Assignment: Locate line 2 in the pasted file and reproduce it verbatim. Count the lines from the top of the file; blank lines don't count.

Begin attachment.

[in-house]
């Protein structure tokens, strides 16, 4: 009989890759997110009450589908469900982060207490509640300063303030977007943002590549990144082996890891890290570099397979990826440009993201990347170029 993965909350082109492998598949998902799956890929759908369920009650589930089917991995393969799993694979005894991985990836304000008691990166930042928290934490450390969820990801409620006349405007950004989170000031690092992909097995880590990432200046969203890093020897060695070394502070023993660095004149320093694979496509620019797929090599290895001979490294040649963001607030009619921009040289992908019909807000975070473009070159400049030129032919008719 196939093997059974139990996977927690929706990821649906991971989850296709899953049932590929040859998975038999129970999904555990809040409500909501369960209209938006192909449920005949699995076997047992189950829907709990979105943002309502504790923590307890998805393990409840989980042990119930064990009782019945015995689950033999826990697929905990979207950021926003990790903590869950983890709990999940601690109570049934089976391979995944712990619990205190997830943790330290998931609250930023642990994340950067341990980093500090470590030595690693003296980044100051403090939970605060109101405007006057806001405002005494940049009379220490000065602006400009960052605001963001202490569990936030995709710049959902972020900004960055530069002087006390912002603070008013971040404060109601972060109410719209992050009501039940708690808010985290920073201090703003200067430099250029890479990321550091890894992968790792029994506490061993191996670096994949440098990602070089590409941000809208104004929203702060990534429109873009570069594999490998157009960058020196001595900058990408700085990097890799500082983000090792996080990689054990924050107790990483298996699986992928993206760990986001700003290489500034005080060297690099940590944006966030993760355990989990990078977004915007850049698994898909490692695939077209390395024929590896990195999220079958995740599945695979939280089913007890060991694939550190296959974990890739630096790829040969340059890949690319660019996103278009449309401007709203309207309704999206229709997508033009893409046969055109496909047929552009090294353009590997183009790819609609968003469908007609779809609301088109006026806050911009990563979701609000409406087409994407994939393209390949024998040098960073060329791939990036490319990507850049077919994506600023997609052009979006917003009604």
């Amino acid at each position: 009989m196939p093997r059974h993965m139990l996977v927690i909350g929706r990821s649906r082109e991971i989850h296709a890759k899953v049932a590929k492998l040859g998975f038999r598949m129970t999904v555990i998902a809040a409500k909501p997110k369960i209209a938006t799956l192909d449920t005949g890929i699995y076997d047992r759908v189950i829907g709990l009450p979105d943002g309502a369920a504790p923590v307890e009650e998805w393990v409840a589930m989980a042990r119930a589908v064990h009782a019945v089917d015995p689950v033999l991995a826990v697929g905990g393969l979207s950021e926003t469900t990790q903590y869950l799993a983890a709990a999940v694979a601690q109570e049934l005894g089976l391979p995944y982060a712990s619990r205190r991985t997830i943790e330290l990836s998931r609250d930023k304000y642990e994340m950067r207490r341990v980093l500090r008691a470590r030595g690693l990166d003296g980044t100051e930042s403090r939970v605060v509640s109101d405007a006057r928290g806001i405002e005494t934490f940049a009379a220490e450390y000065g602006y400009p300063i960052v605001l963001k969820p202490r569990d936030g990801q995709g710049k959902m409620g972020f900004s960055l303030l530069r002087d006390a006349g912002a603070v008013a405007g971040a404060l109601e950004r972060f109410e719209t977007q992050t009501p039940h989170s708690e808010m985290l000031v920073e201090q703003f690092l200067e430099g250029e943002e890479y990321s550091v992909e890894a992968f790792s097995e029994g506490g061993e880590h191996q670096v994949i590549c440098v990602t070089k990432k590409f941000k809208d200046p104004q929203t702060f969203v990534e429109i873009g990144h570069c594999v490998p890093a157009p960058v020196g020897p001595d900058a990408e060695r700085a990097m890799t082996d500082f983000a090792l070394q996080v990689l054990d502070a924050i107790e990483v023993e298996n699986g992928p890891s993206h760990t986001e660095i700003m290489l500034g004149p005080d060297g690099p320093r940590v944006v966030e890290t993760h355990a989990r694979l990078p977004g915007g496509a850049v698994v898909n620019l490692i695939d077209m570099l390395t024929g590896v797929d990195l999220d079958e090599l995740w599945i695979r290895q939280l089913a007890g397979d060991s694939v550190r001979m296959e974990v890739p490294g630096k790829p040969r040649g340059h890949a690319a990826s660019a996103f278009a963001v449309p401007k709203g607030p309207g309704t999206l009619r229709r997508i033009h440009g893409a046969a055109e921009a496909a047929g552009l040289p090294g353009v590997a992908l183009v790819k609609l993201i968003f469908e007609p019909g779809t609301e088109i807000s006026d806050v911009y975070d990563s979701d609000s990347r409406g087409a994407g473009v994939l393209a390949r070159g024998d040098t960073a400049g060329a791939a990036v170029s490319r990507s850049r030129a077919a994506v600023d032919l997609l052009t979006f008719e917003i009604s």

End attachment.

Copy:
């Protein structure tokens, strides 16, 4: 009989890759997110009450589908469900982060207490509640300063303030977007943002590549990144082996890891890290570099397979990826440009993201990347170029 993965909350082109492998598949998902799956890929759908369920009650589930089917991995393969799993694979005894991985990836304000008691990166930042928290934490450390969820990801409620006349405007950004989170000031690092992909097995880590990432200046969203890093020897060695070394502070023993660095004149320093694979496509620019797929090599290895001979490294040649963001607030009619921009040289992908019909807000975070473009070159400049030129032919008719 196939093997059974139990996977927690929706990821649906991971989850296709899953049932590929040859998975038999129970999904555990809040409500909501369960209209938006192909449920005949699995076997047992189950829907709990979105943002309502504790923590307890998805393990409840989980042990119930064990009782019945015995689950033999826990697929905990979207950021926003990790903590869950983890709990999940601690109570049934089976391979995944712990619990205190997830943790330290998931609250930023642990994340950067341990980093500090470590030595690693003296980044100051403090939970605060109101405007006057806001405002005494940049009379220490000065602006400009960052605001963001202490569990936030995709710049959902972020900004960055530069002087006390912002603070008013971040404060109601972060109410719209992050009501039940708690808010985290920073201090703003200067430099250029890479990321550091890894992968790792029994506490061993191996670096994949440098990602070089590409941000809208104004929203702060990534429109873009570069594999490998157009960058020196001595900058990408700085990097890799500082983000090792996080990689054990924050107790990483298996699986992928993206760990986001700003290489500034005080060297690099940590944006966030993760355990989990990078977004915007850049698994898909490692695939077209390395024929590896990195999220079958995740599945695979939280089913007890060991694939550190296959974990890739630096790829040969340059890949690319660019996103278009449309401007709203309207309704999206229709997508033009893409046969055109496909047929552009090294353009590997183009790819609609968003469908007609779809609301088109006026806050911009990563979701609000409406087409994407994939393209390949024998040098960073060329791939990036490319990507850049077919994506600023997609052009979006917003009604």